Oncology and Violence Prevention — An Analogy
I have been thinking a lot about how it might sound that I don’t appreciate aftercare provided by emergency services.
That is not at all the case.
I highly appreciate the intrepid support of the emergency teams that provide services for people who are survivors of violence.
Saying that I am anti-emergency staff would be like saying that because I support the efforts of medical professionals and scientists who work so hard to prevent cancer by providing research, education, and screenings, I have an issue with oncologists.
Am I claiming that screening and other prevention measures work 100% of the time?
Well, no. Does anything?
But I do believe that the goal is for us to help the humans who may end up needing an oncologist one day to get the help they need and have resources that allow them to make empowered decisions before the cancer reaches stage 4. The ultimate goal is fewer cancer patients. And for those patients to have a better chance of survival.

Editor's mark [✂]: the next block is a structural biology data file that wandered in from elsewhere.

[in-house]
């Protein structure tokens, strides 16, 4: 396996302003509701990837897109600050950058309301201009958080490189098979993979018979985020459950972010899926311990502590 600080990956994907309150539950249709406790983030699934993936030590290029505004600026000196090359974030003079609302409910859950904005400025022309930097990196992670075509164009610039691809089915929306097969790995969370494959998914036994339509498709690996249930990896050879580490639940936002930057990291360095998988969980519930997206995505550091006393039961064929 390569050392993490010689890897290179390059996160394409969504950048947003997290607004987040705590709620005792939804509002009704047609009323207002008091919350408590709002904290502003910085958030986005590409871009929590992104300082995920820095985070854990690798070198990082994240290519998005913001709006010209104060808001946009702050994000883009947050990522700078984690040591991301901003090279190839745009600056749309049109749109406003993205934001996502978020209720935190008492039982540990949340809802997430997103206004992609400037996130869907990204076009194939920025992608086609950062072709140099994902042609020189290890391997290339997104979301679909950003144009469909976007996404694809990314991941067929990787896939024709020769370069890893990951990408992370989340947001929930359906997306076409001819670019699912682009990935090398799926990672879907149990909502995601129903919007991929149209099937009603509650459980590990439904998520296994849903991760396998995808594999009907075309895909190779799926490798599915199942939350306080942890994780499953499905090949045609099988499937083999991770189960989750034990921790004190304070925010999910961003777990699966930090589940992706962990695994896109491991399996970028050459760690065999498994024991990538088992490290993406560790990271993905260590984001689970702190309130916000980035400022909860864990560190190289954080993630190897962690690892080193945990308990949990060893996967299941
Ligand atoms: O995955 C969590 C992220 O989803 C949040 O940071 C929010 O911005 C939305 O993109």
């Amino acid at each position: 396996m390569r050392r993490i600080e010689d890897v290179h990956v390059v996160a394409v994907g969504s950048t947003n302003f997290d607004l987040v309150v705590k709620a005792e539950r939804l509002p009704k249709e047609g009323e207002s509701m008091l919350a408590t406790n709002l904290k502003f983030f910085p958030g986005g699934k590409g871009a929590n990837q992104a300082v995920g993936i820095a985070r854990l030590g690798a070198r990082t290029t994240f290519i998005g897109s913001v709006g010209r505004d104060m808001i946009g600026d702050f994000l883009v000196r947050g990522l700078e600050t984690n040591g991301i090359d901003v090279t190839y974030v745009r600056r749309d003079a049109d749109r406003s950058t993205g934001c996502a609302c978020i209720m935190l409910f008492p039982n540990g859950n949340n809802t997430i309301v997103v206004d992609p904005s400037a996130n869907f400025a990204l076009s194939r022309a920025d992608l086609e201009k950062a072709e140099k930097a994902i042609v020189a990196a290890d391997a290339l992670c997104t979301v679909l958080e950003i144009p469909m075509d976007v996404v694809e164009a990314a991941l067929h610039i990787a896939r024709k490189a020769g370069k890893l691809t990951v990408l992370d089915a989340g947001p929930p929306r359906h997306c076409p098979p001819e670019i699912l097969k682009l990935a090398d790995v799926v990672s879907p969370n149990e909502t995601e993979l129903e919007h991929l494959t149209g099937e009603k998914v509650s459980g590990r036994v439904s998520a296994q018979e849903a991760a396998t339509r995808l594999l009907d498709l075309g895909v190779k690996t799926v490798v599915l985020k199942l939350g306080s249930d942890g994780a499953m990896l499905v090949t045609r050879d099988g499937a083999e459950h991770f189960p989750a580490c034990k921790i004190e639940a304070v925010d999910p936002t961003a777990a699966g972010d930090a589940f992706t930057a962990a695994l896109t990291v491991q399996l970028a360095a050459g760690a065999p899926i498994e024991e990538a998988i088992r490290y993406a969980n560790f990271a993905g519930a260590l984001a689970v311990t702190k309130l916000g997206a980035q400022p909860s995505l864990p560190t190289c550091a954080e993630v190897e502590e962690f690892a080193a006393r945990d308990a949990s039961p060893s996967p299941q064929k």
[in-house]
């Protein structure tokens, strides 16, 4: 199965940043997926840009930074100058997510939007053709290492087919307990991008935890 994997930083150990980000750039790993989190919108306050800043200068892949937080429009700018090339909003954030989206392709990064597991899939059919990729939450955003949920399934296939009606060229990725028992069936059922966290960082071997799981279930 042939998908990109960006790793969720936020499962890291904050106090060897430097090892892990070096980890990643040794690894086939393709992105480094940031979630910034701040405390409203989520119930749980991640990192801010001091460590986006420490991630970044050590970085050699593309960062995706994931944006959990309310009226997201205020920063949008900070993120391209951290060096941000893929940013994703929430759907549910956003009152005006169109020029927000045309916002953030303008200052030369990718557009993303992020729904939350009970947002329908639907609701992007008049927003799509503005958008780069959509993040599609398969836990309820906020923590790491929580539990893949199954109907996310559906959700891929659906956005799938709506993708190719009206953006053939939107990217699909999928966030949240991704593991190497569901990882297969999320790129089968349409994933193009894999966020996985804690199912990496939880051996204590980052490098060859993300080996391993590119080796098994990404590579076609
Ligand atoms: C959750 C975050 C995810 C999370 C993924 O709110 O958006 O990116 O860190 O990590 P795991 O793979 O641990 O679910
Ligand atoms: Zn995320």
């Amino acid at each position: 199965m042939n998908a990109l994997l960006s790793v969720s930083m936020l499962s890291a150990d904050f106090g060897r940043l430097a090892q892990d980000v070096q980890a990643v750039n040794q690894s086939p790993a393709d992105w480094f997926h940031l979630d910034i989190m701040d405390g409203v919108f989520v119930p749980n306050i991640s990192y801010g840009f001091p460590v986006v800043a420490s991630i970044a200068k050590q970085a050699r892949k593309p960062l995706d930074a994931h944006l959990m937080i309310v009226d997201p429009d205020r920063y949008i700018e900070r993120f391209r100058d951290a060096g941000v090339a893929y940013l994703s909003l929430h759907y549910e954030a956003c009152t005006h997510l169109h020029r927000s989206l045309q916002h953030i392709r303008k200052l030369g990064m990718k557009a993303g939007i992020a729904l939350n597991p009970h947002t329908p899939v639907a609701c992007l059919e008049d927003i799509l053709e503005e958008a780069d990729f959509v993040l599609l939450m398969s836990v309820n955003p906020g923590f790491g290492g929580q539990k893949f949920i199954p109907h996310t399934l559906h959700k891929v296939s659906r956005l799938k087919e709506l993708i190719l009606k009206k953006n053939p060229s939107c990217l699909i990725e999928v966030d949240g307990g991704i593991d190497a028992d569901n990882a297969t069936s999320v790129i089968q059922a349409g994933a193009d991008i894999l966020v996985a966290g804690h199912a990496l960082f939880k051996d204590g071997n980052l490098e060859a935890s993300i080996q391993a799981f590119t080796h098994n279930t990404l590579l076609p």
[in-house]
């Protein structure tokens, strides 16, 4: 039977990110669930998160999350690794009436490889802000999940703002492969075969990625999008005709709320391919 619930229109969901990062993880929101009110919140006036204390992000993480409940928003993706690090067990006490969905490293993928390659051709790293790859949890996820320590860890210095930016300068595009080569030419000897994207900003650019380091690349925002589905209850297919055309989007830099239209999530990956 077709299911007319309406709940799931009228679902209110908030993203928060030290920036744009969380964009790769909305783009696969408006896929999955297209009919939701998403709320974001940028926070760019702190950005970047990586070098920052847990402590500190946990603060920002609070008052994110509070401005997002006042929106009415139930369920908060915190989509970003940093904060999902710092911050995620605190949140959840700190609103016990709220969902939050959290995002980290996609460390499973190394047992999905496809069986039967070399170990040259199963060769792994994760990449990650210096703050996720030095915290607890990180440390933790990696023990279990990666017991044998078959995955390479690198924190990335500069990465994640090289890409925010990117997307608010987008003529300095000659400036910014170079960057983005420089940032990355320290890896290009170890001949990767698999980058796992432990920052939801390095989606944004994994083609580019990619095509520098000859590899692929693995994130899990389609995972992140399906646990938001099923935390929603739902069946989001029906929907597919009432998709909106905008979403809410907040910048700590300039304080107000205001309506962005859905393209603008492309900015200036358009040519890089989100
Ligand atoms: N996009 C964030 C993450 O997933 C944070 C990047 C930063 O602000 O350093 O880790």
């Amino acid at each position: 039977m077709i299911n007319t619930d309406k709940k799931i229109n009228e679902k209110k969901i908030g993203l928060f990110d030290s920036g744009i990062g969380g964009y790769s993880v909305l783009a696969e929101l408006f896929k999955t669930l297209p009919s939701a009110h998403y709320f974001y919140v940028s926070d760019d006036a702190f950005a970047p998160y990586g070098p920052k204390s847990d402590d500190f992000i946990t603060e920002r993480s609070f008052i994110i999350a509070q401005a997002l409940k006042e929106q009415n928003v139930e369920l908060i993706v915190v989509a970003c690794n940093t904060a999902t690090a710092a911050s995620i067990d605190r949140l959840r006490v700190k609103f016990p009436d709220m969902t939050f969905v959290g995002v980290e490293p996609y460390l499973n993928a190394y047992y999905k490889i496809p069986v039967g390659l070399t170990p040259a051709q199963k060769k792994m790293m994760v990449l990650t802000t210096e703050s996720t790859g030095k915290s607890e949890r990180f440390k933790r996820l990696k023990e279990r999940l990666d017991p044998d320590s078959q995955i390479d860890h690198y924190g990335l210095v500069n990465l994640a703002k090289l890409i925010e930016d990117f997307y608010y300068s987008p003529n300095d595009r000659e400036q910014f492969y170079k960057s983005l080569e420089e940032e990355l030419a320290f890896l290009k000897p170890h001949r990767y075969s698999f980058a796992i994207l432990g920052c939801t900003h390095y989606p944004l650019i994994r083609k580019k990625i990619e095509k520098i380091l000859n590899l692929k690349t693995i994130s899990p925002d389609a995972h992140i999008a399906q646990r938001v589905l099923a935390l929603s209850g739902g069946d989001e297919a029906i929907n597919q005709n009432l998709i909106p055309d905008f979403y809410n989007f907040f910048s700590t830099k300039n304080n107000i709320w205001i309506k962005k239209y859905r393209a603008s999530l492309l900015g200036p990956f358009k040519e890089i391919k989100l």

So yes, when it comes to both cancer and violence, education and prevention are vitally important for survival rates to stay high
So yes, when it comes to both cancer and violence, education and prevention are vitally important for survival rates to stay high.
And maybe this will help explain my feelings on this. Most areas have way too few beds in shelters for survivors of domestic violence. We could solve that problem by investing in more emergency services, more beds, and more resources for aftercare.
Or, we could invest more in prevention so that the lines of people waiting for beds in shelters will be shorter.
Although I wish it could be, the goal of Empowerment Self Defense isn’t to completely wipe out violence. That is just as seemingly impossible as wiping out every type of cancer for everyone forever.
It’s to prevent as many acts of violence as possible or, at the very least, to interrupt them before they reach stage 4.